2        Timekeeping Virtualization for X86-Based Architectures
   4        Zachary Amsden <>
   5        Copyright (c) 2010, Red Hat.  All rights reserved.
   71) Overview
   82) Timing Devices
   93) TSC Hardware
  104) Virtualization Problems
  141) Overview
  16One of the most complicated parts of the X86 platform, and specifically,
  17the virtualization of this platform is the plethora of timing devices available
  18and the complexity of emulating those devices.  In addition, virtualization of
  19time introduces a new set of challenges because it introduces a multiplexed
  20division of time beyond the control of the guest CPU.
  22First, we will describe the various timekeeping hardware available, then
  23present some of the problems which arise and solutions available, giving
  24specific recommendations for certain classes of KVM guests.
  26The purpose of this document is to collect data and information relevant to
  27timekeeping which may be difficult to find elsewhere, specifically,
  28information relevant to KVM and hardware-based virtualization.
  322) Timing Devices
  34First we discuss the basic hardware devices available.  TSC and the related
  35KVM clock are special enough to warrant a full exposition and are described in
  36the following section.
  382.1) i8254 - PIT
  40One of the first timer devices available is the programmable interrupt timer,
  41or PIT.  The PIT has a fixed frequency 1.193182 MHz base clock and three
  42channels which can be programmed to deliver periodic or one-shot interrupts.
  43These three channels can be configured in different modes and have individual
  44counters.  Channel 1 and 2 were not available for general use in the original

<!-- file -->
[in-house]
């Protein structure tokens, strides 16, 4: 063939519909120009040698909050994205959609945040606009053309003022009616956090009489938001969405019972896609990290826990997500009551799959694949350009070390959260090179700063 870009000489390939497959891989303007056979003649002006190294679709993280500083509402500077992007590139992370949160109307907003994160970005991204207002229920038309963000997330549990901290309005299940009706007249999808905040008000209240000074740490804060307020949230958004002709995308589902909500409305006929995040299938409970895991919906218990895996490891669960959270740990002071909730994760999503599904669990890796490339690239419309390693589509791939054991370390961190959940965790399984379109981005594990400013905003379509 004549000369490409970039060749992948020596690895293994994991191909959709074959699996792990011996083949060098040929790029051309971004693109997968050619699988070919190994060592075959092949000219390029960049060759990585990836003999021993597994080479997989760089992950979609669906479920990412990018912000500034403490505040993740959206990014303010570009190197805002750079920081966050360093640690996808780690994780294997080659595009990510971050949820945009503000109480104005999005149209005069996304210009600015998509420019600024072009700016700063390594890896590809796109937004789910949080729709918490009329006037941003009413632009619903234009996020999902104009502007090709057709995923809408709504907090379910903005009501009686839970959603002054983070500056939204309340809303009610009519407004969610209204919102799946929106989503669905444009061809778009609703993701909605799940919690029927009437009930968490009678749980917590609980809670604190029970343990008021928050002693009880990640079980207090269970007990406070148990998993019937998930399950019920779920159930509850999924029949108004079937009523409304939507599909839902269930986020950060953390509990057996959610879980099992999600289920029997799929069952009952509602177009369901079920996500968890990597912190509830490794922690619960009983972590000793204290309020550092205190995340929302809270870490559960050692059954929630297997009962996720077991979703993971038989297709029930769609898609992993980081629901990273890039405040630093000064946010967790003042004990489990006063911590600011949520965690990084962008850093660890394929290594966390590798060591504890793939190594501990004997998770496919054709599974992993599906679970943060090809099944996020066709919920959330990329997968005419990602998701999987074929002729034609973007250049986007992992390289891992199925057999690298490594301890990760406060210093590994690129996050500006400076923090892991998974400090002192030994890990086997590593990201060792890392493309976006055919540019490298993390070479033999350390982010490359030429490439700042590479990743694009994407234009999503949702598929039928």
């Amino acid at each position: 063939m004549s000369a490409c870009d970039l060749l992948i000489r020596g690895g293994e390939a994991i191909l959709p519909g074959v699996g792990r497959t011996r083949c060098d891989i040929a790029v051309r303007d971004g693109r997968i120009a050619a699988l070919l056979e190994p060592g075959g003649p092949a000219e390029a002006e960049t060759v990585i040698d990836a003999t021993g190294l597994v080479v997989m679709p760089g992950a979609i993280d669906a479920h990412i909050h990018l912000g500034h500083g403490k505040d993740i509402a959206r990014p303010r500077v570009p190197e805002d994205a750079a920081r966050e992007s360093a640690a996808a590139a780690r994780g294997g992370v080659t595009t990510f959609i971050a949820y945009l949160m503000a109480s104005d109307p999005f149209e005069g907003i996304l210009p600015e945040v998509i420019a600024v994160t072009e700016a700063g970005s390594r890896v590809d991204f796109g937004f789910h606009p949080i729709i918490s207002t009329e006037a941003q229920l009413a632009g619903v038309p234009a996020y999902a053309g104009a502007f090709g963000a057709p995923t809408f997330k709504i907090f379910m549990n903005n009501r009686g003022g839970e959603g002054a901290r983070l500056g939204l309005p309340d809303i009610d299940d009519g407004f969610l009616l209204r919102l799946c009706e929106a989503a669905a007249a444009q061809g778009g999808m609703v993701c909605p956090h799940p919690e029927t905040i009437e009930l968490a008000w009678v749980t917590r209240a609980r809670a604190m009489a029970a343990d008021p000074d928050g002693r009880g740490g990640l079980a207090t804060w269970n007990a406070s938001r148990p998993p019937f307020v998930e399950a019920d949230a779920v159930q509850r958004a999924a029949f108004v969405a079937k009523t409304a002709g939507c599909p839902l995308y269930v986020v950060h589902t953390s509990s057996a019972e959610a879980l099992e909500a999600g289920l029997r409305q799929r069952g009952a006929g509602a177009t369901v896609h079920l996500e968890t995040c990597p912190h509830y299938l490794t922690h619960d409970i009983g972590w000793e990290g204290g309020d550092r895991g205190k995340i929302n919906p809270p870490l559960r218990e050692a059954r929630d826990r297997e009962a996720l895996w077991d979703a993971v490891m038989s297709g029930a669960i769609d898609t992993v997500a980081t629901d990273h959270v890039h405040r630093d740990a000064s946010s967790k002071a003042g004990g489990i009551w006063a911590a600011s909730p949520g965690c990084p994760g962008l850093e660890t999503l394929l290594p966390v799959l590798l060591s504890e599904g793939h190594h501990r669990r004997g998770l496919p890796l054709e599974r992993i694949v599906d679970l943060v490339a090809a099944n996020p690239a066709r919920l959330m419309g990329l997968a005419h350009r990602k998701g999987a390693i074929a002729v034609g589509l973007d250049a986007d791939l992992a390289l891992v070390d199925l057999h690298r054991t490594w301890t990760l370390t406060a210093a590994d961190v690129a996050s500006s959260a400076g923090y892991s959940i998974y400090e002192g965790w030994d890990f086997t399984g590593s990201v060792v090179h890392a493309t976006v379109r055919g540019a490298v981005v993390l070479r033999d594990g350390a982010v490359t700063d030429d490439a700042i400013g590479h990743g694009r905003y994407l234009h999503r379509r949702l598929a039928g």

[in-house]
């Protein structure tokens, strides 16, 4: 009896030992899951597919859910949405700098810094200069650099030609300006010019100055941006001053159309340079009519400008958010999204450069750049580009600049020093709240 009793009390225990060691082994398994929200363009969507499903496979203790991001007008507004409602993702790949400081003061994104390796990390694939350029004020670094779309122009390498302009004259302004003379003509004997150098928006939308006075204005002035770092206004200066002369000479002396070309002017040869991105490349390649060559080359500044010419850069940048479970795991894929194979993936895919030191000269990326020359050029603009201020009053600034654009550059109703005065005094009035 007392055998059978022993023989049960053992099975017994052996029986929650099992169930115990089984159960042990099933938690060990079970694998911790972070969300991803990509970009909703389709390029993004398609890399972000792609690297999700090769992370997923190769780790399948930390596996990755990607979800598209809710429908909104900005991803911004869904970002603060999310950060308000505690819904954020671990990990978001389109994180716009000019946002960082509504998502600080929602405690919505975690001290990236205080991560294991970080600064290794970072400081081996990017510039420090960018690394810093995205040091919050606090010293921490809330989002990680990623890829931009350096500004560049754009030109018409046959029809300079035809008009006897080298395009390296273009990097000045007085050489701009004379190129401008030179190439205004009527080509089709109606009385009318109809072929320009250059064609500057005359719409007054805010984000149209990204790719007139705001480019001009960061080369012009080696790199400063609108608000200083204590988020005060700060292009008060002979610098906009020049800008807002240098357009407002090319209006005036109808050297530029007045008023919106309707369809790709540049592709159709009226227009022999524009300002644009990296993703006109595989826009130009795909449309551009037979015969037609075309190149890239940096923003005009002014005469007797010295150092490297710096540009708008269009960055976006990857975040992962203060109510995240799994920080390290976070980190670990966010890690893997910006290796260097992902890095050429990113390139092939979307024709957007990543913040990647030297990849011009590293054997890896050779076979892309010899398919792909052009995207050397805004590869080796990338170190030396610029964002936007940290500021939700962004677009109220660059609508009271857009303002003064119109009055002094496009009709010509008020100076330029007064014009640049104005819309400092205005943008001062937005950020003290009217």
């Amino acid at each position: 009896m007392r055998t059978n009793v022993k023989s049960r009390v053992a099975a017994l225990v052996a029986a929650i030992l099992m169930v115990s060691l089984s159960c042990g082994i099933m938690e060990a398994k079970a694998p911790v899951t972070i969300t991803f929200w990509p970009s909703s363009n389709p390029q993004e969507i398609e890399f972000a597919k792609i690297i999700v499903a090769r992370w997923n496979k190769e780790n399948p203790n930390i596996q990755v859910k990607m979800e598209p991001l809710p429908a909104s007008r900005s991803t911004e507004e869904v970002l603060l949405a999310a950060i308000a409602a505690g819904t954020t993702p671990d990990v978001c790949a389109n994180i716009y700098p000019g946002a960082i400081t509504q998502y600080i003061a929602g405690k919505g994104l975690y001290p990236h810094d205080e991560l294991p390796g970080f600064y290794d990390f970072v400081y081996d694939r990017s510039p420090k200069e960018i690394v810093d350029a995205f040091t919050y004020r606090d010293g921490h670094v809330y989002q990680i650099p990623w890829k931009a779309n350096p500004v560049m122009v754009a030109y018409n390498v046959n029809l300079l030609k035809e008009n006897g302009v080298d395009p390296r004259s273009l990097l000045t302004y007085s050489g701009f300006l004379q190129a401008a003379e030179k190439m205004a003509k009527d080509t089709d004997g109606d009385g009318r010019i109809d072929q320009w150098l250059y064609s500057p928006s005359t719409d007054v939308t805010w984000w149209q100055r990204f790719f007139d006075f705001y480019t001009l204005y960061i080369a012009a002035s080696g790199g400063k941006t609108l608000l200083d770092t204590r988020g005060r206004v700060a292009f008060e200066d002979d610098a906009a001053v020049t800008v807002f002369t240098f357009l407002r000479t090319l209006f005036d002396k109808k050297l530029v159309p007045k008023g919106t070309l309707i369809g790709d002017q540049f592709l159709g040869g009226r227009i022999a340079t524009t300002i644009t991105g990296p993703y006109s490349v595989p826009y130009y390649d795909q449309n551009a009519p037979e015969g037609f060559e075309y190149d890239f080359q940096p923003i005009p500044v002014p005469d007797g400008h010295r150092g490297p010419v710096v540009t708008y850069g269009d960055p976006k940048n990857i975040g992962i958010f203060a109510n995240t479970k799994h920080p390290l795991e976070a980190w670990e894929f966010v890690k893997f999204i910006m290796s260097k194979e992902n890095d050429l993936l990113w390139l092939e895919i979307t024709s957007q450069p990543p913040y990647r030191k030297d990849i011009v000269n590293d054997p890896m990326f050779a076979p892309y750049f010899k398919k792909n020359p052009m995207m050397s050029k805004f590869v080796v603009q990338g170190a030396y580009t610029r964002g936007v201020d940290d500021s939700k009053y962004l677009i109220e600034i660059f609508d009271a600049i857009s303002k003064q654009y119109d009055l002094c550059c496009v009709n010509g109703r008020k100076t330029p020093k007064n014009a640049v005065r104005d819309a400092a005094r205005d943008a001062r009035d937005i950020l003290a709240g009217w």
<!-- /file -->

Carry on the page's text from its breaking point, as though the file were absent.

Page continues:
45IBM PC, and historically were connected to control RAM refresh and the PC
  46speaker.  Now the PIT is typically integrated as part of an emulated chipset
  47and a separate physical PIT is not used.
  49The PIT uses I/O ports 0x40 - 0x43.  Access to the 16-bit counters is done
  50using single or multiple byte access to the I/O ports.  There are 6 modes
  51available, but not all modes are available to all timers, as only timer 2
  52has a connected gate input, required for modes 1 and 5.  The gate line is
  53controlled by port 61h, bit 0, as illustrated in the following diagram.
  55 --------------             ----------------
  56|              |           |                |
  57|  1.1932 MHz  |---------->| CLOCK      OUT | ---------> IRQ 0
  58|    Clock     |   |       |                |
  59 --------------    |    +->| GATE  TIMER 0  |
  60                   |        ----------------
  61                   |
  62                   |        ----------------
  63                   |       |                |
  64                   |------>| CLOCK      OUT | ---------> 66.3 KHZ DRAM
  65                   |       |                |            (aka /dev/null)
  66                   |    +->| GATE  TIMER 1  |
  67                   |        ----------------
  68                   |
  69                   |        ----------------
  70                   |       |                |
  71                   |------>| CLOCK      OUT | ---------> Port 61h, bit 5
  72                           |                |      |
  73Port 61h, bit 0 ---------->| GATE  TIMER 2  |       \_.----   ____
  74                            ----------------         _|    )--|LPF|---Speaker
  75                                                    / *----   \___/
  76Port 61h, bit 1 -----------------------------------/
  78The timer modes are now described.
  80Mode 0: Single Timeout.   This is a one-shot software timeout that counts down
  81 when the gate is high (always true for timers 0 and 1).  When the count
  82 reaches zero, the output goes high.
  84Mode 1: Triggered One-shot.  The output is initially set high.  When the gate
  85 line is set high, a countdown is initiated (which does not stop if the gate is
  86 lowered), during which the output is set low.  When the count reaches zero,
  87 the output goes high.
  89Mode 2: Rate Generator.  The output is initially set high.  When the countdown
  90 reaches 1, the output goes low for one count and then returns high.  The value
  91 is reloaded and the countdown automatically resumes.  If the gate line goes
  92 low, the count is halted.  If the output is low when the gate is lowered, the
  93 output automatically goes high (this only affects timer 2).
  95Mode 3: Square Wave.   This generates a high / low square wave.  The count
  96 determines the length of the pulse, which alternates between high and low